Games leave their mark on the entire industry, and many try to follow the footsteps of successful releases and mix their formulas to create new and unique formulas. How well they do simply depends on how it was executed. Wanted: Dead is released by Soleil and 110 Industries, the developer and publisher responsible for releasing excellent titles like Dead or Alive and Ninja Gaiden series. The pedigree of game creators makes Wanted: Dead seems interesting, but a playthrough of the game might change your opinions.
Wanted: Dead, briefly explaining, takes place in Hong Kong where a super powerful robotics company has created a police force of ex-army deserters, and you play as one of the deserters turned police lieutenant, Hannah Stone. The story of the game follows the cop genre cliché where a rogue police unit takes downs an evil uprising. Now I don’t mind cliches, these ever-gold ideas always work for me, but this is where my entire understanding of the story ended.
The story of Wanted: Dead was extremely vague and poorly put together. I had zero idea throughout the game why the robots were rising up and taking over the company, why were army deserters in police in Hong Kong and why was that one guy dressed like an army general following and attacking the police force, even though he was supposed to be a cop or security firm owner. All the arcs of the game were poorly presented and I felt no connection with the game’s protagonists.
The slow pace of the game, which is filled with forced mini-games that I can’t even skip or quit make it a chore to go through the game.
In addition to a bad story, the UI was poorly explained, and how the game mechanics work was left completely up to me to understand. Again, I love the Soulsborne games and I accept this. But that doesn’t mean you should make an overly complicated UI, and then don’t provide any information about said UI or the mechanics even in in-game descriptions. It took me two entire missions to just learn that the circle in the center of the health bar was actually my special attack meter and how to fill it.
During combat, the game does feature impressive animations and style. Smooth textures and I never saw any wall clippings or failure to properly interact with the environment. I was honestly, impressed to see that even when multiple enemies surrounded me and in the heat of combat, there are almost no performance issues at all.
The same cannot be said for cutscenes however as they constantly suffered from stuttering or texture streaming issues. Combining that with the horrible lip sync and voice acting, an homage to sub-par 2000s AAA titles or not, makes for a very jarring experience. The voice actors clearly seem bored and disconnected from their in-game counterparts.
There were ZERO parallelisms between the movement of the game character and the actual words that are supposed to be coming out. The actors also took extensive awkward breaks between their lines where the game characters made sluggish movements. The conversation in ANY of the cutscenes never seemed natural at all. You do not expect this from a game released in 2023.
Coming back to combat, the combat features a mix of third-person shooter and Ninja Gaiden style hack and slash sword fight. The main focus of the game requires players to depend on their katana to kill off the majority of the enemies, and only depend on their guns when dealing with multiple far-away enemies. Besides the main gun, you also get access to a pistol, but it mostly serves as an accessory to stun enemies and stop their combos.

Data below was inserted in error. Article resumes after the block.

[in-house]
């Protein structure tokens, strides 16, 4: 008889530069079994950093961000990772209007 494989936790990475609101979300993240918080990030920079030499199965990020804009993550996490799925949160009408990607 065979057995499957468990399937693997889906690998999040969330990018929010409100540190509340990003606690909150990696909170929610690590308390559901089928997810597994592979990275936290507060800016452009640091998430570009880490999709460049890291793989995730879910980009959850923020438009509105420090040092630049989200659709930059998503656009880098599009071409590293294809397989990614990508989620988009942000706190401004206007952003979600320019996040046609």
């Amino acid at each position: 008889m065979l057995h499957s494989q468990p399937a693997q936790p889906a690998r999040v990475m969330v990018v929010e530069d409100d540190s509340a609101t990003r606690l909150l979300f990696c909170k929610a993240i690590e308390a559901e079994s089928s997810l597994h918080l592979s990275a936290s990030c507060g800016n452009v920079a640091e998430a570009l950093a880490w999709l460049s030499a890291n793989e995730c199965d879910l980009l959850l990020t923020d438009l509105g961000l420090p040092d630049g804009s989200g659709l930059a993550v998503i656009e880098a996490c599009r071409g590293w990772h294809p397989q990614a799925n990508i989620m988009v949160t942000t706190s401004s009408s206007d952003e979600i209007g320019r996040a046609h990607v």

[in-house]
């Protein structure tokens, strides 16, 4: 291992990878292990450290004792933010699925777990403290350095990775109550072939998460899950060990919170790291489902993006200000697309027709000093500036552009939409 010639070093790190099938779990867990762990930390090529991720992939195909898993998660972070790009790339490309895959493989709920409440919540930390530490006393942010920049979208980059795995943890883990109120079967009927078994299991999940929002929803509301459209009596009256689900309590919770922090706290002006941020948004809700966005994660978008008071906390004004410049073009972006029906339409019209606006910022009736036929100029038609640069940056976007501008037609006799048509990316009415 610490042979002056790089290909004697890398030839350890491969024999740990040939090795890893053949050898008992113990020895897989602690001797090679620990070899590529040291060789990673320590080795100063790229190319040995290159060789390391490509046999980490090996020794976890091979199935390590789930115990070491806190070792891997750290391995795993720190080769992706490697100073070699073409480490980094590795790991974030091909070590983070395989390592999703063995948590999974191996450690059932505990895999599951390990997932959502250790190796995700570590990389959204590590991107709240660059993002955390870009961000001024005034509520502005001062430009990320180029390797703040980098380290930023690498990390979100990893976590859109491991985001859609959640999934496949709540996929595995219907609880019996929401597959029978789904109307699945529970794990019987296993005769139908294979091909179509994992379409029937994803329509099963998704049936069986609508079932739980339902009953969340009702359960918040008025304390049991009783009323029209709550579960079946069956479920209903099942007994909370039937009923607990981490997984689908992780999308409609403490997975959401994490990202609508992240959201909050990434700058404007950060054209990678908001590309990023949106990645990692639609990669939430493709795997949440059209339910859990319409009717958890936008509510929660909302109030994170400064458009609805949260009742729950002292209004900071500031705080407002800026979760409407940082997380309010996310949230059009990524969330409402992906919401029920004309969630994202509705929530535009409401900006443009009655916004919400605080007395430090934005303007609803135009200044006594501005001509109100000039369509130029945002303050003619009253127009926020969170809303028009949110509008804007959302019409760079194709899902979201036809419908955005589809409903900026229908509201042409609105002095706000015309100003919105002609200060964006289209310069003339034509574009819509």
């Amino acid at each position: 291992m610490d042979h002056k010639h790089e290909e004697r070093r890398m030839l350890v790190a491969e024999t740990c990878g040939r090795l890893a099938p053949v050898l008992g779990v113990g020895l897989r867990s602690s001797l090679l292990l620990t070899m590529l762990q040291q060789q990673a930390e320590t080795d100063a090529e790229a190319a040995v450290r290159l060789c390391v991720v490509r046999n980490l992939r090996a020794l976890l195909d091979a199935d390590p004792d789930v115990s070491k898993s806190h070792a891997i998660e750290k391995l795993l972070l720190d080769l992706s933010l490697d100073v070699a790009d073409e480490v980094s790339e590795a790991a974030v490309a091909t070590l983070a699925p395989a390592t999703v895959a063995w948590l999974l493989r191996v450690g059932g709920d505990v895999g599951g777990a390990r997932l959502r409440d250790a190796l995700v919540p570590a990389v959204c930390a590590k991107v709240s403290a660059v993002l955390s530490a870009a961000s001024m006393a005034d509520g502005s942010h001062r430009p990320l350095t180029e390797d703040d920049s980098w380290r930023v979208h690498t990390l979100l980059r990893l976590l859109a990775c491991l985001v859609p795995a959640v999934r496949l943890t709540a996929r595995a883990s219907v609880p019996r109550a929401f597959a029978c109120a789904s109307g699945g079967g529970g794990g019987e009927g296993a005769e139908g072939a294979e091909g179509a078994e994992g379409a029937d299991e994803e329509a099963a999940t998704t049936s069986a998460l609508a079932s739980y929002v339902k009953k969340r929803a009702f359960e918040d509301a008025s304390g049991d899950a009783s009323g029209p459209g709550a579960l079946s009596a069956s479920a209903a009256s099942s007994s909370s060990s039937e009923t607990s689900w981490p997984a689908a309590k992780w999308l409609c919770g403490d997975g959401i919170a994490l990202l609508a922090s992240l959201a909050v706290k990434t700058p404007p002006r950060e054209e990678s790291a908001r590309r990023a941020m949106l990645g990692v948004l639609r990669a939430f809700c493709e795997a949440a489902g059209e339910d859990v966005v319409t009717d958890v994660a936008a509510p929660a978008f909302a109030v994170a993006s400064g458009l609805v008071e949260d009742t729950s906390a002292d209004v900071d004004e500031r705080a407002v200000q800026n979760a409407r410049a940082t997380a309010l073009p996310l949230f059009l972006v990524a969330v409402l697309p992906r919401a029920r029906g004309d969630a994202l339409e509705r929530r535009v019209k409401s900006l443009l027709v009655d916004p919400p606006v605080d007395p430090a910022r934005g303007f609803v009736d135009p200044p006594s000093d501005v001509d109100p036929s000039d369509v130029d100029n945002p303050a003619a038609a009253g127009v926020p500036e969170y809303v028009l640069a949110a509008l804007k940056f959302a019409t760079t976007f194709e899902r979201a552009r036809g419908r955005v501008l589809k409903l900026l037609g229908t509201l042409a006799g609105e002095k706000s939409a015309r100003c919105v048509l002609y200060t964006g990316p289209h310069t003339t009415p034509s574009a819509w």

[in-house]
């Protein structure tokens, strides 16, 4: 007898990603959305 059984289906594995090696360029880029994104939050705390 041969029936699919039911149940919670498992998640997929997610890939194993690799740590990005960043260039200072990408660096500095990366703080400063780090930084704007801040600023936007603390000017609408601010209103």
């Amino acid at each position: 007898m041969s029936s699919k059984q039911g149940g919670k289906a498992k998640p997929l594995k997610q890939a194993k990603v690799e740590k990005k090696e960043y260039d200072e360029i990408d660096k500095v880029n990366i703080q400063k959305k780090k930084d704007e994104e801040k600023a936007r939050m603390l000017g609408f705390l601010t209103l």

Limited or weaker ranged weaponry would be fine if the melee combat felt fast paced and exciting like the Devil May Cry games to balance it out. Unfortunately, while the game tries to imitate a hack-n-slash feel it strays far away from it due to a clunky execution. The inputs of the katana are extremely unresponsive. You cannot spam the attacks and delaying your input also interrupts you mid-combo. You cannot switch targets efficiently and are often stuck trying to just keep yourself from getting hit. In a game where melee attacks hit harder than guns, having a bad melee attack is the worst thing you can get stuck with, especially considering the game is made by the people behind Ninja Gaiden.
Perhaps the one thing that Wanted: Dead does well is its skill tree and giving you that badass hack-n-slash ninja feeling through it. Unlocking and being able to perform new combos with your katana is exhilarating and all the bloody and gory animations as you chop off limbs are sweet. However, that might also wear out its novelty soon for a lot people. Considering the full AAA-tag price of Wanted: Dead, it is hard to recommend Wanted: Dead outside of a massive sale. It may have a few fun factors baked in like the anime-styled cutscenes but the overall cake isn’t worth it unless you are really interested in a nostalgia trip.
Overall, Wanted: Dead was a mediocre game for me. It failed to execute both styles of combat, and the overall acting and presentation of the game were bad. The story made no sense, either due to bad writing or failure to present it properly. I never felt connected to any of the main characters of the game, I never knew why I should dislike the main antagonist, hell I didn’t even know why was the antagonist the main antagonist. I do hope that the issues with the game get ironed out but I wouldn’t hold my breath for that happening anytime soon.